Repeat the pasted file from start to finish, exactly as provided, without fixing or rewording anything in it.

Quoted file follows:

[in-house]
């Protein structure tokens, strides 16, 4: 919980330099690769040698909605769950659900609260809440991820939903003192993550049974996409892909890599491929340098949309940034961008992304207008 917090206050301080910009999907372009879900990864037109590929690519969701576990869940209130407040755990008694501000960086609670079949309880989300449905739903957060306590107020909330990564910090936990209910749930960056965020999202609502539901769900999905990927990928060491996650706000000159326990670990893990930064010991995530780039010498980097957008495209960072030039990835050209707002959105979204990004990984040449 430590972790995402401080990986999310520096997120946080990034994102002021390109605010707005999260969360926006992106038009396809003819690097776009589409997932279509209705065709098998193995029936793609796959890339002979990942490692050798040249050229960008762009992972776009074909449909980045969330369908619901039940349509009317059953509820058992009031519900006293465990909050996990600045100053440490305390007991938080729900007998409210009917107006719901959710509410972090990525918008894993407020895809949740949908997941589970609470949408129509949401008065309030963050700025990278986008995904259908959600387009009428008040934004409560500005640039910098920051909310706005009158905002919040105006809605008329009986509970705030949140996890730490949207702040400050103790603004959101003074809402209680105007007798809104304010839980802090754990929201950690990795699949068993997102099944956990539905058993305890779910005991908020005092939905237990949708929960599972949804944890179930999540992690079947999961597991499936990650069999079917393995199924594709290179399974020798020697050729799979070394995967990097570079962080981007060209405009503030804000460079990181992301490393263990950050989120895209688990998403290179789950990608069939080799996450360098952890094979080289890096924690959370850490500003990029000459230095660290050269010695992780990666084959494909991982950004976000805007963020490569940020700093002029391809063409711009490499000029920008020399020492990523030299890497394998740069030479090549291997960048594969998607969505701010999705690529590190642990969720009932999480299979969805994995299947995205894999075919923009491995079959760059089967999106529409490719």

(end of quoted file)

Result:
[in-house]
């Protein structure tokens, strides 16, 4: 919980330099690769040698909605769950659900609260809440991820939903003192993550049974996409892909890599491929340098949309940034961008992304207008 917090206050301080910009999907372009879900990864037109590929690519969701576990869940209130407040755990008694501000960086609670079949309880989300449905739903957060306590107020909330990564910090936990209910749930960056965020999202609502539901769900999905990927990928060491996650706000000159326990670990893990930064010991995530780039010498980097957008495209960072030039990835050209707002959105979204990004990984040449 430590972790995402401080990986999310520096997120946080990034994102002021390109605010707005999260969360926006992106038009396809003819690097776009589409997932279509209705065709098998193995029936793609796959890339002979990942490692050798040249050229960008762009992972776009074909449909980045969330369908619901039940349509009317059953509820058992009031519900006293465990909050996990600045100053440490305390007991938080729900007998409210009917107006719901959710509410972090990525918008894993407020895809949740949908997941589970609470949408129509949401008065309030963050700025990278986008995904259908959600387009009428008040934004409560500005640039910098920051909310706005009158905002919040105006809605008329009986509970705030949140996890730490949207702040400050103790603004959101003074809402209680105007007798809104304010839980802090754990929201950690990795699949068993997102099944956990539905058993305890779910005991908020005092939905237990949708929960599972949804944890179930999540992690079947999961597991499936990650069999079917393995199924594709290179399974020798020697050729799979070394995967990097570079962080981007060209405009503030804000460079990181992301490393263990950050989120895209688990998403290179789950990608069939080799996450360098952890094979080289890096924690959370850490500003990029000459230095660290050269010695992780990666084959494909991982950004976000805007963020490569940020700093002029391809063409711009490499000029920008020399020492990523030299890497394998740069030479090549291997960048594969998607969505701010999705690529590190642990969720009932999480299979969805994995299947995205894999075919923009491995079959760059089967999106529409490719």